I remember some of the notable musicians would stop by to acquire a new recording or just to chat. The late Patricia Zander, a pianist who accompanied the young up-and-coming cellist from Harvard named Yo-Yo. Conductor Ben Zander would drop in too, and he would usually create a stir. I remember that he was very forceful in his request to put a large poster for his forthcoming concert prominently in the window. John held his ground against it, although Zander exerted the force of a tornado.

Another time, after helping a customer find some Renaissance choral music, I took his credit card. It read "Nelson Goodman." I looked up and inquired "are you the Nelson Goodman - the philosopher?" He looked surprised, but replied "yes." When I told him that I had just finished reading his book Languages of Art and was very impressed with it, he came back and replied "that makes two of you - you and my wife."

I remember other "visitors" such as composer/conductor "Olie" Knussen, British musicologist Arnold Whittall, and Dutch pianist/accompanist Tan Crone (who studied at NEC).

Apparently, in the 1930's Duke Ellington had dropped into the store and played a few numbers on the piano.

Celebs would drop in as well. I remember chatting about leftist politics with Abby Rockefeller as she picked up some folk recordings prior to her visit to Cuba. One night Joan Kennedy (Ted's Ex) and her boyfriend walked in just seconds before the 6 PM closing time. Joan is an amateur pianist and classical music advocate. She autographed my coffee-stained napkin from Au Bon Pain before leaving, and to this day I still have it.

John stayed ahead of the curve by reading Gramophone cover-to-cover every month, and ordering all of the new releases as soon as they were available. This gave us a slight edge over our main competitor - the Harvard Coop - which was larger but less efficient and not as personal. The Coop did have a dynamite expert in vocal music - mezzo soprano Pamela Dellal - who trumped our expertise in operatic music quite decisively. But, Briggs & Briggs had a penchant for recordings of the more esoteric and obscure forms of expression: avant garde contemporary music, early music, world music, and anything off-beat and bizarre.

Often customers would come into the store looking for the most obscure and unobtainable items. John prided himself on going the extra mile to obtain these recordings on special order. But customers would often listen to WGBH's Robert J., who had a habit of playing and specifically recommending selections from CDs that were out-of-print, not distributed to stores (i.e. Musical Heritage Society), or just not available in America. For this reason Robert J. was the "bane of our existence."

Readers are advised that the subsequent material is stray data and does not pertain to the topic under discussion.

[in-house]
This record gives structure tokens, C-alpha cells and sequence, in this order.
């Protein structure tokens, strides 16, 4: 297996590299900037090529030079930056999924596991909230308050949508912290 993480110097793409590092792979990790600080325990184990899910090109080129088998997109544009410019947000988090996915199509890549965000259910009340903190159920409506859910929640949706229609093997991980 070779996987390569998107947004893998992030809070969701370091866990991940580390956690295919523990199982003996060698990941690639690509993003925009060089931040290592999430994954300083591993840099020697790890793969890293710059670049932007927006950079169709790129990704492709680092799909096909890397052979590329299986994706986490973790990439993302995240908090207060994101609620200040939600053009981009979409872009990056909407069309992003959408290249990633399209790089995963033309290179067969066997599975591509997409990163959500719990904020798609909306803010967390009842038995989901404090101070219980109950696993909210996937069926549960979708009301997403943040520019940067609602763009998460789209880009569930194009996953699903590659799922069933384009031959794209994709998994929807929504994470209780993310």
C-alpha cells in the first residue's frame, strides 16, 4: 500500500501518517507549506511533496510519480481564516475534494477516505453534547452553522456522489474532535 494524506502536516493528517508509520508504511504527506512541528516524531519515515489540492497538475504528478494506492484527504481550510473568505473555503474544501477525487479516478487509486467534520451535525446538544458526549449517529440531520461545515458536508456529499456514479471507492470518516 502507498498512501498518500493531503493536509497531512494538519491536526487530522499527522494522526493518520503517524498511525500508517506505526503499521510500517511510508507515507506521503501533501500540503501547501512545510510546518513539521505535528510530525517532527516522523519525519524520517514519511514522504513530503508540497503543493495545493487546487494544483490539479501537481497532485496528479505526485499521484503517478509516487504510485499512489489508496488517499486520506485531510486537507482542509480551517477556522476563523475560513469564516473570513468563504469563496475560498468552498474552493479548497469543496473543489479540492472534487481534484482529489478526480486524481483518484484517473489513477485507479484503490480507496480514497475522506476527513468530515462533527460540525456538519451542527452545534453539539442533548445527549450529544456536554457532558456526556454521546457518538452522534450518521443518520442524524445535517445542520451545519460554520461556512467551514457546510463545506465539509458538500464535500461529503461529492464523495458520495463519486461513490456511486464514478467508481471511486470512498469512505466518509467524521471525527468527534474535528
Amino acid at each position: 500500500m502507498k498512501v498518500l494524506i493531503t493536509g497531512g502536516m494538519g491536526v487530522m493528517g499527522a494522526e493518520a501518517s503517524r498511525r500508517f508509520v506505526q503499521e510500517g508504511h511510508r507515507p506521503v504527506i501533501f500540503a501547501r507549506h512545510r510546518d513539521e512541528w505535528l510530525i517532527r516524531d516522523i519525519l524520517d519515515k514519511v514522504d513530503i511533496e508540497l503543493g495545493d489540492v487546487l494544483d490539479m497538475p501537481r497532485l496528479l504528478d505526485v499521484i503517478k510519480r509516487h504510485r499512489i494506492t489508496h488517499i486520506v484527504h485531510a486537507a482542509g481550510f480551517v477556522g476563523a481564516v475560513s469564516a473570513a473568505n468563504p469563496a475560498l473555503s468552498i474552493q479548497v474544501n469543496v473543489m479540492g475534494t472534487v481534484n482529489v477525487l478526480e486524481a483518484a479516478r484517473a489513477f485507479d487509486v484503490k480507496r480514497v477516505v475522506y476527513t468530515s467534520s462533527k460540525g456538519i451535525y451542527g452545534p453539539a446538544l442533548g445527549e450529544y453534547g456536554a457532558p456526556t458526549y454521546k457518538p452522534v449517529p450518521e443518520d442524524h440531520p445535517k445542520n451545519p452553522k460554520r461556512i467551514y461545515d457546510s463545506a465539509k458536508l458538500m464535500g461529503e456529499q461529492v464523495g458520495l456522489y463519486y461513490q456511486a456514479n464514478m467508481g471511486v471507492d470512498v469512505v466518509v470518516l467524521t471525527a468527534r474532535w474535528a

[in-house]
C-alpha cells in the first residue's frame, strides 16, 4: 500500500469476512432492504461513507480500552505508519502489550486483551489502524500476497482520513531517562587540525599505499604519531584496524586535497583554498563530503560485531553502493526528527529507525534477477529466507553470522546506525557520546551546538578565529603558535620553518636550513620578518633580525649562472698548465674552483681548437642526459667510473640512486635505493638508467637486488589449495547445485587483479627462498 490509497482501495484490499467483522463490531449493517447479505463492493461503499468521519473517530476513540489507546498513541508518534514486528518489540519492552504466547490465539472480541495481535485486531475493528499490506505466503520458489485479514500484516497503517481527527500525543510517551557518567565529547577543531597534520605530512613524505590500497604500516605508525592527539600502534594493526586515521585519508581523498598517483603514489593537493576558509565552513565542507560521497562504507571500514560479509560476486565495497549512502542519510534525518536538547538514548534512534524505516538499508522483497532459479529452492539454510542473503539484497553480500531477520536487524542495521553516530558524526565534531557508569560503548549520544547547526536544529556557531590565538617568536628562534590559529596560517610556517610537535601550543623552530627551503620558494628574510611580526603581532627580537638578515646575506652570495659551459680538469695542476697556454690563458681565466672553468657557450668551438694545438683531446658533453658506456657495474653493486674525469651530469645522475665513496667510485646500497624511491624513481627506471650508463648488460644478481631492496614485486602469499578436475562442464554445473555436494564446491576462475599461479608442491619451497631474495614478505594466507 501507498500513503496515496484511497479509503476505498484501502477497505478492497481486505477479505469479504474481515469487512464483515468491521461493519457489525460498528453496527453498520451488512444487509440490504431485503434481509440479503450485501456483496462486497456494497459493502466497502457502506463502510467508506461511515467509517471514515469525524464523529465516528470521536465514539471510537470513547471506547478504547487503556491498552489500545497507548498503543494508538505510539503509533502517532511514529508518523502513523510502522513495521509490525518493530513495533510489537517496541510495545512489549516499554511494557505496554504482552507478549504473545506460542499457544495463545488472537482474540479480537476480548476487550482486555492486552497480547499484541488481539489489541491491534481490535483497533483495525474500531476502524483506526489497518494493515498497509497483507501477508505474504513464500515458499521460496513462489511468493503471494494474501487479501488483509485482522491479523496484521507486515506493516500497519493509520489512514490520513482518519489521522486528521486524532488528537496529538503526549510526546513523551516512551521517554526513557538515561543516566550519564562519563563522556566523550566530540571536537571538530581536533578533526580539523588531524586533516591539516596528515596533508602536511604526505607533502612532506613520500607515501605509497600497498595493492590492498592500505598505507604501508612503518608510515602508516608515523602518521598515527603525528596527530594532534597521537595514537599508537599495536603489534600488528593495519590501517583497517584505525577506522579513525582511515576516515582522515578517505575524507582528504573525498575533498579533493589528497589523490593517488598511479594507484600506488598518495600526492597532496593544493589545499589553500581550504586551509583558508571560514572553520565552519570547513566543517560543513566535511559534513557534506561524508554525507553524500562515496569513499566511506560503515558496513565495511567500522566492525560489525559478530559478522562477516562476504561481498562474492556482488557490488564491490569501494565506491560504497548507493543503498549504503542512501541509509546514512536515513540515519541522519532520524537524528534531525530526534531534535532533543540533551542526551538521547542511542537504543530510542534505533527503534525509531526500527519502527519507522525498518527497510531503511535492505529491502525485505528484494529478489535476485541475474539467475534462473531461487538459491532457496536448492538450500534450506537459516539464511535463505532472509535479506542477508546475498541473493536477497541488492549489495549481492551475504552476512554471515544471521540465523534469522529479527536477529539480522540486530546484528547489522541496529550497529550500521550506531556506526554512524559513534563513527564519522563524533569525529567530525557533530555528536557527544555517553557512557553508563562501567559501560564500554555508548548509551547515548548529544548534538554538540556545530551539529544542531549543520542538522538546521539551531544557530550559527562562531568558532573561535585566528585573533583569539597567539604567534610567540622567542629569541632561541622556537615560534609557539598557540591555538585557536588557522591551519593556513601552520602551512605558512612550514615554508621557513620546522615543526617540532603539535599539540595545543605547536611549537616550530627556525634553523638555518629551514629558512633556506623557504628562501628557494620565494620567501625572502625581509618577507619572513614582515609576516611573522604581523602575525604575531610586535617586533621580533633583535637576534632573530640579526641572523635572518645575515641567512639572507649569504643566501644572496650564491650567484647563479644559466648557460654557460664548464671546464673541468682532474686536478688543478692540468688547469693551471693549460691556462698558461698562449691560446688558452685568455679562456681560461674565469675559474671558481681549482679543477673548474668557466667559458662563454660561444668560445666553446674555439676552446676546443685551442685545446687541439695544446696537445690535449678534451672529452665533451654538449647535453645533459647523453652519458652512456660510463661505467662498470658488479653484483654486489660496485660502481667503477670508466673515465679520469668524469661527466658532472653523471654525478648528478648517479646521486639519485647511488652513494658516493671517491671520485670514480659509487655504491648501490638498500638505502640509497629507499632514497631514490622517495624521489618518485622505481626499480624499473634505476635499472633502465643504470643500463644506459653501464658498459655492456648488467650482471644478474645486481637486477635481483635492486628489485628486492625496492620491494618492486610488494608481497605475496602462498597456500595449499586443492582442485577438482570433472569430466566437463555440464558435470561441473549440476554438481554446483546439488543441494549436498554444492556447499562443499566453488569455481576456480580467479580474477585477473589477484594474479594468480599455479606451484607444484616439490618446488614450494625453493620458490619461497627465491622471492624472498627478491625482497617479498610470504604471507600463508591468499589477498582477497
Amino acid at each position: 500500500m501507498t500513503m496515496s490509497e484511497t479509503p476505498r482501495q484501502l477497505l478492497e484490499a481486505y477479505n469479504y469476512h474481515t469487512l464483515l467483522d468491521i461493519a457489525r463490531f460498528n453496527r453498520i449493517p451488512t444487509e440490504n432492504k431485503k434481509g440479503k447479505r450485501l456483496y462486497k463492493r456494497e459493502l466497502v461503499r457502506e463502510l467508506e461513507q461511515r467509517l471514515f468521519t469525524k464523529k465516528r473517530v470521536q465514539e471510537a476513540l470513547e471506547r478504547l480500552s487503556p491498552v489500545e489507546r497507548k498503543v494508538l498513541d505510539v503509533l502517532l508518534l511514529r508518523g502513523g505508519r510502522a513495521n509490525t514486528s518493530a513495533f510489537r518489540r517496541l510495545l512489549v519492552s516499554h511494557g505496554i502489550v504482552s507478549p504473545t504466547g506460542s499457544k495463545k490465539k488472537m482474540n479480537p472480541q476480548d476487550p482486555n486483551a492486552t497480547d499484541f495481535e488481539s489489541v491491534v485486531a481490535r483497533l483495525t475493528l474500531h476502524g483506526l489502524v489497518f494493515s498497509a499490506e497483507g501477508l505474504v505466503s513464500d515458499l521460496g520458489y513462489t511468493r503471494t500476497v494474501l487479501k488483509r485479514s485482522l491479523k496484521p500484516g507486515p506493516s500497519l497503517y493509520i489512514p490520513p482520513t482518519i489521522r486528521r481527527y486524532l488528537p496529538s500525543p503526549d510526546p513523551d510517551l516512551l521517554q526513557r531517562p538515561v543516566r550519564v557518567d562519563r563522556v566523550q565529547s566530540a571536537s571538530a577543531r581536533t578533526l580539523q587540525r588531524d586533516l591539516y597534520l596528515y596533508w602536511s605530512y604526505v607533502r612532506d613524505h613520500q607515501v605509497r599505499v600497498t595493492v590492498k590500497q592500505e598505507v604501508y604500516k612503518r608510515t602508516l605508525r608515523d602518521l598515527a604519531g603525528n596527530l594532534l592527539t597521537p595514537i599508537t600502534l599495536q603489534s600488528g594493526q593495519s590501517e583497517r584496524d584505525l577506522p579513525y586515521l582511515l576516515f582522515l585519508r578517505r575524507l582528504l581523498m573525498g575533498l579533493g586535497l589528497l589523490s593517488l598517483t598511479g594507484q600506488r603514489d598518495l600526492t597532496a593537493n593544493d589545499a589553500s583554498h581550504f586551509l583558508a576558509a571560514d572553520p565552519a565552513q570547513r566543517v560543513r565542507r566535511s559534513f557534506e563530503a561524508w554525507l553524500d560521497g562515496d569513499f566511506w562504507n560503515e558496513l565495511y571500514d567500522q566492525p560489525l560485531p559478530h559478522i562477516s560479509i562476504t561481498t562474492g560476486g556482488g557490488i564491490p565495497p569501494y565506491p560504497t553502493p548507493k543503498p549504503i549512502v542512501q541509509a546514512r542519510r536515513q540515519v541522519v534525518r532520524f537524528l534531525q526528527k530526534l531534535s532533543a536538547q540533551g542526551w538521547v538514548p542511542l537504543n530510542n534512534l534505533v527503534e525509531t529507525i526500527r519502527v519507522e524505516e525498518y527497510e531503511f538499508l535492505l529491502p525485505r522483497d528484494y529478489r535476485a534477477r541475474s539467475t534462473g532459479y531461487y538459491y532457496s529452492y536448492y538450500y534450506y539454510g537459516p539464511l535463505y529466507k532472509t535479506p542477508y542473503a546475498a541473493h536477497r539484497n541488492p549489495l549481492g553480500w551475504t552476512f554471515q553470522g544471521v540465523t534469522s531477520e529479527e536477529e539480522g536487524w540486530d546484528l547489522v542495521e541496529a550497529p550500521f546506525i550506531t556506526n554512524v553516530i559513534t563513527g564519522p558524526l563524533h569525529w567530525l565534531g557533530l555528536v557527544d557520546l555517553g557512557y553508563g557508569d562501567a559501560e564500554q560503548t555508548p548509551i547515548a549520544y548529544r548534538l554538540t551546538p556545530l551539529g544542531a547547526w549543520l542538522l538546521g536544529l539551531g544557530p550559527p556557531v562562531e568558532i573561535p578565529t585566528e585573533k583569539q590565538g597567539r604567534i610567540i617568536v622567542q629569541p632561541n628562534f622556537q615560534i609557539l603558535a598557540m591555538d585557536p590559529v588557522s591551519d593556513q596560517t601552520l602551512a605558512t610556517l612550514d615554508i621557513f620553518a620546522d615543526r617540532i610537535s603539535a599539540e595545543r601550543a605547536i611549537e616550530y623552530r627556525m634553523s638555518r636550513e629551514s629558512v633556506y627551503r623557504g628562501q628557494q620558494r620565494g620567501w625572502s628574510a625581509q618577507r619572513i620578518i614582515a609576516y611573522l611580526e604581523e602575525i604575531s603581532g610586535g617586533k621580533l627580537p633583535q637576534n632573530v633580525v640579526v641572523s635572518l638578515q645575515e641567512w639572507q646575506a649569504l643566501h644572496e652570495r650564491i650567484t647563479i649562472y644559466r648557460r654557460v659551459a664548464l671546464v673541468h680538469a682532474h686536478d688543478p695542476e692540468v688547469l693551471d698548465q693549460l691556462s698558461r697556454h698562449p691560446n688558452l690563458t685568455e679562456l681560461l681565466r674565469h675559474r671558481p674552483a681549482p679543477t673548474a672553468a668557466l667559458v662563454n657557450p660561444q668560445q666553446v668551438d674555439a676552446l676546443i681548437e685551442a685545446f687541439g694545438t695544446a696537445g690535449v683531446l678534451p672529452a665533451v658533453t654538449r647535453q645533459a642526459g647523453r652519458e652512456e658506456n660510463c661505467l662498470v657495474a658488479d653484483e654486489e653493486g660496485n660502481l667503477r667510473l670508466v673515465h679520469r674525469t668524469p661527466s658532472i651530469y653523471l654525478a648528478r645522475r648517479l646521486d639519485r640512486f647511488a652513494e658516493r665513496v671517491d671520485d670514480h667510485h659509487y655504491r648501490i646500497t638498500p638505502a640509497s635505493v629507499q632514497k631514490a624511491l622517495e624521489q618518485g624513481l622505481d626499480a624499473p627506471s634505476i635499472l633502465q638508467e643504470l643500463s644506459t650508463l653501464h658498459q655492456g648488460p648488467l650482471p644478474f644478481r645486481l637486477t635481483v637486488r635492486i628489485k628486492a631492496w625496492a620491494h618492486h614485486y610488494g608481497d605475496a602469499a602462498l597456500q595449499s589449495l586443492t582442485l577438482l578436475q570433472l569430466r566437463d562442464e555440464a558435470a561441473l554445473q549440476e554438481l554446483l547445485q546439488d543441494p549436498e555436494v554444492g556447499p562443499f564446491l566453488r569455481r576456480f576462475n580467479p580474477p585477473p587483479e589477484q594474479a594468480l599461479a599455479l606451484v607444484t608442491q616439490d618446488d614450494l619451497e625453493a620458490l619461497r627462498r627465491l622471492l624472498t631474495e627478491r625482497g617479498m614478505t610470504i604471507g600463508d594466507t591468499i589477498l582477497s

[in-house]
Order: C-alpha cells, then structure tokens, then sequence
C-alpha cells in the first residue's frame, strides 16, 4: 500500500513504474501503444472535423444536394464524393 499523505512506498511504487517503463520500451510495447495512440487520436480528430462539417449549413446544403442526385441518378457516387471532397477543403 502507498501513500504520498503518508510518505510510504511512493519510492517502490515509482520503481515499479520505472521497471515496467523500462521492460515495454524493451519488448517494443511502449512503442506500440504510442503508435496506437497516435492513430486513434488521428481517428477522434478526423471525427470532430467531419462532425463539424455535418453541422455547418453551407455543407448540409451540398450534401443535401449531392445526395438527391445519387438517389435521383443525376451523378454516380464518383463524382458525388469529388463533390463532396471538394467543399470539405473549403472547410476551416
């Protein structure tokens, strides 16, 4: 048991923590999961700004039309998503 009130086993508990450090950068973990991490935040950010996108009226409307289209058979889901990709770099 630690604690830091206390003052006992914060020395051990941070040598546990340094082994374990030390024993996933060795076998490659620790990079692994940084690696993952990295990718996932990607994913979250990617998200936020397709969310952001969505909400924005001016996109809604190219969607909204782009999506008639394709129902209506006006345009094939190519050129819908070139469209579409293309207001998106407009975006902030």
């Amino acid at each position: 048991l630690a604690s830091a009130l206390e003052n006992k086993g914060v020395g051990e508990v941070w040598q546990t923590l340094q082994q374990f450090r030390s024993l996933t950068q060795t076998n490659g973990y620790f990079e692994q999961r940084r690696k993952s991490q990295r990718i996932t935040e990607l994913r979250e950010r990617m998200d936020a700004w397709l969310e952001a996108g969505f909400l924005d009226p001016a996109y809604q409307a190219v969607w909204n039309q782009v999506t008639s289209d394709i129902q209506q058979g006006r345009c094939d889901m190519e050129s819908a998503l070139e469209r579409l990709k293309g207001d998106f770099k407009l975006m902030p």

Everyone had their own personal clientele. I remember a blind man who would come and consult with exclusively with John about recordings of classical piano music. He would listen exclusively to Haydn, Mozart, and perhaps SOME Beethoven. That was about it. John tried to get him to broaden his scope of listening, but ultimately the customer couldn't escape the comfort zone of that particular period of music. (I guess that if you are going to be limited to one stylistic period, that is not a terrible place to be stuck in).

My "clients" included Boston-area composers. I remember selling a truck-load of modern music records to a then emerging composer Susan Blaustein, including the complete Alban Berg set on DG.

Sales people from the record distributors would drop by periodically, or call in for their orders. I remember visits from Dennis Miller - composer, organizer of Boston ISCM, and presently a media artist and music professor at Northeastern University.

John would skillfully negotiate our purchases in such as way as to maximize the number of "promos" we would receive. In lieu of a decent salary, we would be fed a constant stream of new releases as demos, and my formative record collection of today was built largely with this perk. But even with this fringe benefit, we would often spend a sizable chunk of our meager weekly salary on additional records or scores, which the Humphreys would kindly provide to employees at cost.

For for lunch hour I would often step out the door and head over to the Yenching Chinese restaurant nearby for the bargain MSG lunch special. It's still there today. In nice weather I'd sit outdoors at Au Bon Pain, and watch activity around the Chess Master. Surprisingly, after all these years and changes in Harvard Square, the Yenching restaurant and the Chess Master (Mr. Murray Turnbull) are still around.

Turnbull has been sitting there since 1982, rain or shine, hot or cold. He keeps a "super-soaker" water gun by his side to ward off pigeons that aim for him or his chess board. The hat he wears is functional.

Sometimes for lunch I'd go just next door to Bartley's for a burger and fries. While the prices have gone up over the decades, the atmosphere and great taste remain. My favorite item was a burger on their menu with lettuce, tomato, onion, and Russian dressing.

Working at Briggs & Briggs was convenient too. I was essentially homeless, but fortunately for the duration I could sublet the rent-controlled apartment of composer Ezra Sims a few doors down the street at 1168 Mass Ave while he was out to the country on a fellowship. It was only a 2 minute walk to work. Alternatively I would house sit for wealthy people in Cambridge who needed a caretaker.